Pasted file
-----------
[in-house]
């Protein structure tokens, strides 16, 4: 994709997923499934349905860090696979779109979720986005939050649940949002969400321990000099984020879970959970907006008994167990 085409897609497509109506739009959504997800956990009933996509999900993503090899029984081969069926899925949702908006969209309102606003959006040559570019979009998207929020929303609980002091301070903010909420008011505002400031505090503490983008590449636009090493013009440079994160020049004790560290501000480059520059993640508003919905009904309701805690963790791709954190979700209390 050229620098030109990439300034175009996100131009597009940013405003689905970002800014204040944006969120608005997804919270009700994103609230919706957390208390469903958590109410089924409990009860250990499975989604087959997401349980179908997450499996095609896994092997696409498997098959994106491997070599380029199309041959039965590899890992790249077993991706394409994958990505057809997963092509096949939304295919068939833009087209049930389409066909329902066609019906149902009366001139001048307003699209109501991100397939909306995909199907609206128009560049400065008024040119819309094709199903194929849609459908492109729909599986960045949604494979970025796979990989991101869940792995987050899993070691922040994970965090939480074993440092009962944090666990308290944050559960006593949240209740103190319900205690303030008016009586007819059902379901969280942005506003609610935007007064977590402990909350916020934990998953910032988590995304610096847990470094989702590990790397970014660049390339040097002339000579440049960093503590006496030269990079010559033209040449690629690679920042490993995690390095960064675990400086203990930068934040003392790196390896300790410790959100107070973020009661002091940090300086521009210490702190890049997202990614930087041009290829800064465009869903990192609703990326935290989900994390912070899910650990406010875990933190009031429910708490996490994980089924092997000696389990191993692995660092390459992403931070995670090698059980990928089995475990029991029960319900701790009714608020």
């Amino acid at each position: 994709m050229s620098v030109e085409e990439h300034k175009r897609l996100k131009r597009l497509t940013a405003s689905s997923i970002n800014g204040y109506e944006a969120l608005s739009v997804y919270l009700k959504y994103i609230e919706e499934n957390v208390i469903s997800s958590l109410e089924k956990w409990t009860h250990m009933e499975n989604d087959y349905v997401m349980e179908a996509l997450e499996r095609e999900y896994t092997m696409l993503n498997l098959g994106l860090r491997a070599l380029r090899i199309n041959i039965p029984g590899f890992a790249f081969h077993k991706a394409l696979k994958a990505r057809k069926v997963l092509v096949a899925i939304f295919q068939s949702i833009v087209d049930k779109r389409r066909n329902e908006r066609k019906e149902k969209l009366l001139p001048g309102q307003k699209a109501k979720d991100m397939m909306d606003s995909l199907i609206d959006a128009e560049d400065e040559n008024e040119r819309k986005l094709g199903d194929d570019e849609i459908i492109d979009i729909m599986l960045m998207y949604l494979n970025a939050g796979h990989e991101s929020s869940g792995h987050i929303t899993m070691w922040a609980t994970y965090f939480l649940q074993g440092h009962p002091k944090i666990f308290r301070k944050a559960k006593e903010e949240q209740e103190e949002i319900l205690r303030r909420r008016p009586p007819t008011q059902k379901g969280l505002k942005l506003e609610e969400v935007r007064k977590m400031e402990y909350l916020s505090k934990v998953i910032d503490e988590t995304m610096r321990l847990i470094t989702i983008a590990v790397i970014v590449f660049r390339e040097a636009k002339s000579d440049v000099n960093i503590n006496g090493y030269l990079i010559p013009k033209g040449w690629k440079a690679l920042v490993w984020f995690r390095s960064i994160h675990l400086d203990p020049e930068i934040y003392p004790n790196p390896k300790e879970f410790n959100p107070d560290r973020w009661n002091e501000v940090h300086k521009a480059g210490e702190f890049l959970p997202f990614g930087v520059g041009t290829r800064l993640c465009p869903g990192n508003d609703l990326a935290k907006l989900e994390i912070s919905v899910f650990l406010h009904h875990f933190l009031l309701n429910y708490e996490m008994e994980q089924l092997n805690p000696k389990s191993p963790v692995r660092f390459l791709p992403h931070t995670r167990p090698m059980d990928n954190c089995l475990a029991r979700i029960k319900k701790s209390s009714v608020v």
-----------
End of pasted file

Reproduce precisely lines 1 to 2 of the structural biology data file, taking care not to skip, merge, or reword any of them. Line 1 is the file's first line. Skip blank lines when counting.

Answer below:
[in-house]
């Protein structure tokens, strides 16, 4: 994709997923499934349905860090696979779109979720986005939050649940949002969400321990000099984020879970959970907006008994167990 085409897609497509109506739009959504997800956990009933996509999900993503090899029984081969069926899925949702908006969209309102606003959006040559570019979009998207929020929303609980002091301070903010909420008011505002400031505090503490983008590449636009090493013009440079994160020049004790560290501000480059520059993640508003919905009904309701805690963790791709954190979700209390 050229620098030109990439300034175009996100131009597009940013405003689905970002800014204040944006969120608005997804919270009700994103609230919706957390208390469903958590109410089924409990009860250990499975989604087959997401349980179908997450499996095609896994092997696409498997098959994106491997070599380029199309041959039965590899890992790249077993991706394409994958990505057809997963092509096949939304295919068939833009087209049930389409066909329902066609019906149902009366001139001048307003699209109501991100397939909306995909199907609206128009560049400065008024040119819309094709199903194929849609459908492109729909599986960045949604494979970025796979990989991101869940792995987050899993070691922040994970965090939480074993440092009962944090666990308290944050559960006593949240209740103190319900205690303030008016009586007819059902379901969280942005506003609610935007007064977590402990909350916020934990998953910032988590995304610096847990470094989702590990790397970014660049390339040097002339000579440049960093503590006496030269990079010559033209040449690629690679920042490993995690390095960064675990400086203990930068934040003392790196390896300790410790959100107070973020009661002091940090300086521009210490702190890049997202990614930087041009290829800064465009869903990192609703990326935290989900994390912070899910650990406010875990933190009031429910708490996490994980089924092997000696389990191993692995660092390459992403931070995670090698059980990928089995475990029991029960319900701790009714608020």